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Kahoolawe volcano

Shield 450 m / 1476 ft
Hawaiian Islands, United States, 20.57°N / -156.57°W
Current status: (probably) extinct (0 out of 5) | Reports
Kahoolawe volcano books
Typical eruption style: unspecified
Kahoolawe volcano eruptions: None during the past 10,000 years
Less than few million years ago (Pleistocene) No recent earthquakes
TimeMag. / DepthDistanceLocation


The uninhabited island of Kahoolawe, SW of the island of Maui, consists of a broad, low basaltic shield volcano formed by Pleistocene eruptions along a rift zone that extends SW from a buried, 5-km-wide caldera at the eastern side of the island. The eastern rim of the caldera lies beneath the waters of Kanapou Bay. Two less prominent rift zones trend to the east and north. Much of the island is truncated by steep sea cliffs that expose the thin lava flows making up the volcano. Stearns (1946) and Macdonald and Abbott (1970) considered cinder cones within the caldera on the west side of Kanapou Bay to be of Holocene age, but this age was considered probably too young by Langenheim and Clague (1987), who mapped the cones as Pleistocene or Holocene. Sano et al. (2006) obtained K-Ar dates on the youngest flows of 900,000 to 980,000 years Before Present.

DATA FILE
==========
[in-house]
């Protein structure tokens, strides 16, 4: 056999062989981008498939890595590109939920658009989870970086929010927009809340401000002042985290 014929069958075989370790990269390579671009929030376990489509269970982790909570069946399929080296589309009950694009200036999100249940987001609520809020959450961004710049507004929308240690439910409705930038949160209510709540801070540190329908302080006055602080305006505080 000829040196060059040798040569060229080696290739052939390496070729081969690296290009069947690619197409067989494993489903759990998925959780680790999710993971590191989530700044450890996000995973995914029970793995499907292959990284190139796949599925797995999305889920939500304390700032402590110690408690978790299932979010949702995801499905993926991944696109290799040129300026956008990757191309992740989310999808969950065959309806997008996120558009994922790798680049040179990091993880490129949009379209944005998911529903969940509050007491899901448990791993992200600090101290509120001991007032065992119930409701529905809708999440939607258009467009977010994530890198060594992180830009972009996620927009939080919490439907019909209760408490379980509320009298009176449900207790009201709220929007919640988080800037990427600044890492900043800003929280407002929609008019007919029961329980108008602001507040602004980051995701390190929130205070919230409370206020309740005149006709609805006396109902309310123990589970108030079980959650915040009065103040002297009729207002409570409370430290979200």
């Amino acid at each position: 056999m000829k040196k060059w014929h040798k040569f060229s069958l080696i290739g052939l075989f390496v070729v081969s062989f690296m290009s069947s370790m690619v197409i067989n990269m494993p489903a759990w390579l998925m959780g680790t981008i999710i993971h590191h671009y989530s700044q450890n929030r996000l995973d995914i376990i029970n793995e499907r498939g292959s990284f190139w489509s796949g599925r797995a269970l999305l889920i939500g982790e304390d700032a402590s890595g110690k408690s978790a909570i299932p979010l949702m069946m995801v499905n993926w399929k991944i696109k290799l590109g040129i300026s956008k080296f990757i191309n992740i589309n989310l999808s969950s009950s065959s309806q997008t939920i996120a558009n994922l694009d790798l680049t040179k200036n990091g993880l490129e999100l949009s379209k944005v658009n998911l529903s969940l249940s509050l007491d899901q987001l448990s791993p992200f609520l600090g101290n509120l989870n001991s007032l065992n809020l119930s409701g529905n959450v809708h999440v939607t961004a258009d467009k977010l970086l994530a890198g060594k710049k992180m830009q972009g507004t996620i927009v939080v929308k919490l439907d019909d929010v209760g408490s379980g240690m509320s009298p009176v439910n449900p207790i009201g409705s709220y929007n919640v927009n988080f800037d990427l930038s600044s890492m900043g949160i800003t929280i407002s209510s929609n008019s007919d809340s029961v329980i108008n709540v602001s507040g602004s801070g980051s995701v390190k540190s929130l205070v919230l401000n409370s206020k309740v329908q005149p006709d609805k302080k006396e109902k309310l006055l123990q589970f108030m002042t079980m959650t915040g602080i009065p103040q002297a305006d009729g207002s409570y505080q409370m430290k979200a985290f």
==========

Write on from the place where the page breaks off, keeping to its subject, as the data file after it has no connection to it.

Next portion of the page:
Source: Smithsonian / GVP volcano information

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